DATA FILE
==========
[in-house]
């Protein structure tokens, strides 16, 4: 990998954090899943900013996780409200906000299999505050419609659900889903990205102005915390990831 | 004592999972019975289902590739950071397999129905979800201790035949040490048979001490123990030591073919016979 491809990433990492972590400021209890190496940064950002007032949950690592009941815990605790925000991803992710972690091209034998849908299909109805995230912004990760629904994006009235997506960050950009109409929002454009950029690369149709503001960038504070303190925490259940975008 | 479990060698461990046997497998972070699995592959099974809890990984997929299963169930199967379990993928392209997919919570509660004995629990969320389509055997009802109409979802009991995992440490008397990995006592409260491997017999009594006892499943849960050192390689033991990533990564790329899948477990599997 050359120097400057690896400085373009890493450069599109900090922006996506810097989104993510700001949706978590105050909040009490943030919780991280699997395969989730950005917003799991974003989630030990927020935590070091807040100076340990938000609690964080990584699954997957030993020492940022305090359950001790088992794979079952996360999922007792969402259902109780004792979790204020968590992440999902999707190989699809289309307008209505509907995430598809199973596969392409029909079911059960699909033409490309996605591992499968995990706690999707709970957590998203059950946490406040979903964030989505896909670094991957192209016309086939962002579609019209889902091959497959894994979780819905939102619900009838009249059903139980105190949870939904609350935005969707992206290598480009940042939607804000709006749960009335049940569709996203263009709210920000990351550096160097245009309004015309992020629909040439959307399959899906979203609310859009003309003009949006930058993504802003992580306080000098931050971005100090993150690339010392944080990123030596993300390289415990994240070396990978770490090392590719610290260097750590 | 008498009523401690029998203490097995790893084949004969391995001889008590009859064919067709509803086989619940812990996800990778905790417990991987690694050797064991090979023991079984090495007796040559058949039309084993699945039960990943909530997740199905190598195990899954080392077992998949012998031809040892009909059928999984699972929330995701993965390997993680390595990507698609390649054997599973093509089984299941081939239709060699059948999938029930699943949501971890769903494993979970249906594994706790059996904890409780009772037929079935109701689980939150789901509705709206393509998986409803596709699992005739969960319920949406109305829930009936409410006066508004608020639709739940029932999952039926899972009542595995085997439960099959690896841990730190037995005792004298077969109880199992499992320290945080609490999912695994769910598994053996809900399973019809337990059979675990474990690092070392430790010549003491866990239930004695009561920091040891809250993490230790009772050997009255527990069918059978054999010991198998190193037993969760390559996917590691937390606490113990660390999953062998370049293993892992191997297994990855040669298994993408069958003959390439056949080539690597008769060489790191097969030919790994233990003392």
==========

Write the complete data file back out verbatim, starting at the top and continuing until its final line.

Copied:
[in-house]
């Protein structure tokens, strides 16, 4: 990998954090899943900013996780409200906000299999505050419609659900889903990205102005915390990831 | 004592999972019975289902590739950071397999129905979800201790035949040490048979001490123990030591073919016979 491809990433990492972590400021209890190496940064950002007032949950690592009941815990605790925000991803992710972690091209034998849908299909109805995230912004990760629904994006009235997506960050950009109409929002454009950029690369149709503001960038504070303190925490259940975008 | 479990060698461990046997497998972070699995592959099974809890990984997929299963169930199967379990993928392209997919919570509660004995629990969320389509055997009802109409979802009991995992440490008397990995006592409260491997017999009594006892499943849960050192390689033991990533990564790329899948477990599997 050359120097400057690896400085373009890493450069599109900090922006996506810097989104993510700001949706978590105050909040009490943030919780991280699997395969989730950005917003799991974003989630030990927020935590070091807040100076340990938000609690964080990584699954997957030993020492940022305090359950001790088992794979079952996360999922007792969402259902109780004792979790204020968590992440999902999707190989699809289309307008209505509907995430598809199973596969392409029909079911059960699909033409490309996605591992499968995990706690999707709970957590998203059950946490406040979903964030989505896909670094991957192209016309086939962002579609019209889902091959497959894994979780819905939102619900009838009249059903139980105190949870939904609350935005969707992206290598480009940042939607804000709006749960009335049940569709996203263009709210920000990351550096160097245009309004015309992020629909040439959307399959899906979203609310859009003309003009949006930058993504802003992580306080000098931050971005100090993150690339010392944080990123030596993300390289415990994240070396990978770490090392590719610290260097750590 | 008498009523401690029998203490097995790893084949004969391995001889008590009859064919067709509803086989619940812990996800990778905790417990991987690694050797064991090979023991079984090495007796040559058949039309084993699945039960990943909530997740199905190598195990899954080392077992998949012998031809040892009909059928999984699972929330995701993965390997993680390595990507698609390649054997599973093509089984299941081939239709060699059948999938029930699943949501971890769903494993979970249906594994706790059996904890409780009772037929079935109701689980939150789901509705709206393509998986409803596709699992005739969960319920949406109305829930009936409410006066508004608020639709739940029932999952039926899972009542595995085997439960099959690896841990730190037995005792004298077969109880199992499992320290945080609490999912695994769910598994053996809900399973019809337990059979675990474990690092070392430790010549003491866990239930004695009561920091040891809250993490230790009772050997009255527990069918059978054999010991198998190193037993969760390559996917590691937390606490113990660390999953062998370049293993892992191997297994990855040669298994993408069958003959390439056949080539690597008769060489790191097969030919790994233990003392």